The hearing before Administrative Law Judge Elizabeth Barnes was held to argue Dinniman’s emergency petition to stop construction in West Whiteland Township, and to reimpose a shutdown of the existing Mariner East 1 pipeline in the same area.
Dinniman’s motion is based on the argument that unstable geology there might cause a leak of natural gas liquids that would endanger public safety.
The senator has accused Sunoco of ignoring the interests of his constituents, building the pipeline too close to residential areas, and damaging the environment by leaking drilling fluid and cutting down trees.
Mariner East 2 delayed again
His argument that West Whiteland was the wrong place to build the pipeline got a boost late last year when sinkholes began to appear at Lisa Drive, a residential development in the township where Sunoco is building the Mariner East 2 and 2X pipelines on the same right-of-way as the existing Mariner East 1 pipeline.
ME1 carries natural gas liquids from western Pennsylvania to Delaware County near Philadelphia.
In March, the Public Utility Commission temporarily shut down Mariner East 1 and ordered Sunoco to investigate the pipeline’s integrity for a mile on either side of Lisa Drive, saying that any leak of the highly volatile liquids could have a “catastrophic” effect if the pipeline was breached.
The shutdown, which ended in early May when the PUC said inspections had found no issue with the pipeline, contributed to the latest delay to Mariner East 2. On Thursday, Sunoco officials pushed back their estimate for the pipeline to begin operations to the third quarter of 2018 from the previous target of the second quarter, and more than 18 months later than originally planned.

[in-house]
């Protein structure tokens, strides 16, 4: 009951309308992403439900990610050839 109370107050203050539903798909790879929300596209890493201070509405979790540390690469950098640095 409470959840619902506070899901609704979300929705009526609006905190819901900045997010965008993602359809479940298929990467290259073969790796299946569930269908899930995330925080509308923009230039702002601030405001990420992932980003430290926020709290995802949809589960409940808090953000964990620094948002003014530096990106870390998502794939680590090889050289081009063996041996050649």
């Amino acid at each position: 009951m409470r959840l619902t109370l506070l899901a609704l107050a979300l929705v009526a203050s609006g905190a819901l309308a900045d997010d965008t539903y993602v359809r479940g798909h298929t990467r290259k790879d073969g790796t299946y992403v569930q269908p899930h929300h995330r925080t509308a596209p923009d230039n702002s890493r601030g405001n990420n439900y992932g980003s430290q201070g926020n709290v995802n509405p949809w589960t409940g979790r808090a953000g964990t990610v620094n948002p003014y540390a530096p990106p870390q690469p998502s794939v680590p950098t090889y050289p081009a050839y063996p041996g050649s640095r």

Tom Long, chief financial officer of Sunoco’s parent company, Energy Transfer Partners, told financial analysts during a quarterly earnings call that 98 percent of the main pipeline is complete and 93 percent of the horizontal directional drilling (HDD), which will enable the pipeline to travel underneath areas like West Whiteland Township, is done or underway.
When complete, the pipeline will carry propane, ethane and butane about 350 miles from the Marcellus Shale of southwestern Pennsylvania to a terminal at Marcus Hook in Delaware County, where most of it will be exported.
‘Never’ a pipeline failure due to geology, Sunoco says
At the PUC hearing, John Zurcher, a pipeline consultant testifying for Sunoco, said that pipelines overall are by far the safest way of carrying fuels including natural gas liquids, and that he was unaware of any pipeline that had failed because of unstable geology.
“Right now in Pennsylvania there are almost 3,000 miles of transmission lines and no incidence of subsidence,” Zurcher told Neil Witkes, an attorney for Sunoco. “There has never been a failure of a pipeline in any of these areas. I have not been able to find, ever, a pipeline incident being caused by geological structures.”
Zurcher dismissed arguments by Dinniman and other critics that the new Mariner East pipelines should not be built alongside Mariner East 1. To find another route would mean cutting more trees and disturbing more natural species, while using the same right-of-way eases maintenance and aids first responders in the case of an emergency, he said.
He also rejected concerns that the natural gas liquids should be odorized so that residents would be able to smell any leak.